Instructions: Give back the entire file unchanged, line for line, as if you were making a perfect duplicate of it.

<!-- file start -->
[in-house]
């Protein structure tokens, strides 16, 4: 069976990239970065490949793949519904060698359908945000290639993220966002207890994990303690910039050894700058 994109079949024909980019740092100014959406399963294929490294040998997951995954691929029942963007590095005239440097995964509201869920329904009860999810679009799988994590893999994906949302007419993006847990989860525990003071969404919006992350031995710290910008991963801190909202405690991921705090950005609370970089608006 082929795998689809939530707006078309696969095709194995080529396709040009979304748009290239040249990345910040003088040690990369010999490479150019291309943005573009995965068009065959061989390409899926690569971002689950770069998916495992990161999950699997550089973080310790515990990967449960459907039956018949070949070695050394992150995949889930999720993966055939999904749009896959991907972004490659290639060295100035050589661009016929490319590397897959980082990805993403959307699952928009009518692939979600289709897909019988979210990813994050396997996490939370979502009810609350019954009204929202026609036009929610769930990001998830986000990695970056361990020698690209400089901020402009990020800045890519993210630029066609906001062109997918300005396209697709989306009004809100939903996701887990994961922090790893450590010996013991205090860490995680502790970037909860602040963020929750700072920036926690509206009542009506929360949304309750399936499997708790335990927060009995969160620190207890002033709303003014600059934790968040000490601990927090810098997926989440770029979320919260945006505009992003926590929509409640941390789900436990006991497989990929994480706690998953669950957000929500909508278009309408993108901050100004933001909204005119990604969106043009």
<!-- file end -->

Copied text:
[in-house]
């Protein structure tokens, strides 16, 4: 069976990239970065490949793949519904060698359908945000290639993220966002207890994990303690910039050894700058 994109079949024909980019740092100014959406399963294929490294040998997951995954691929029942963007590095005239440097995964509201869920329904009860999810679009799988994590893999994906949302007419993006847990989860525990003071969404919006992350031995710290910008991963801190909202405690991921705090950005609370970089608006 082929795998689809939530707006078309696969095709194995080529396709040009979304748009290239040249990345910040003088040690990369010999490479150019291309943005573009995965068009065959061989390409899926690569971002689950770069998916495992990161999950699997550089973080310790515990990967449960459907039956018949070949070695050394992150995949889930999720993966055939999904749009896959991907972004490659290639060295100035050589661009016929490319590397897959980082990805993403959307699952928009009518692939979600289709897909019988979210990813994050396997996490939370979502009810609350019954009204929202026609036009929610769930990001998830986000990695970056361990020698690209400089901020402009990020800045890519993210630029066609906001062109997918300005396209697709989306009004809100939903996701887990994961922090790893450590010996013991205090860490995680502790970037909860602040963020929750700072920036926690509206009542009506929360949304309750399936499997708790335990927060009995969160620190207890002033709303003014600059934790968040000490601990927090810098997926989440770029979320919260945006505009992003926590929509409640941390789900436990006991497989990929994480706690998953669950957000929500909508278009309408993108901050100004933001909204005119990604969106043009």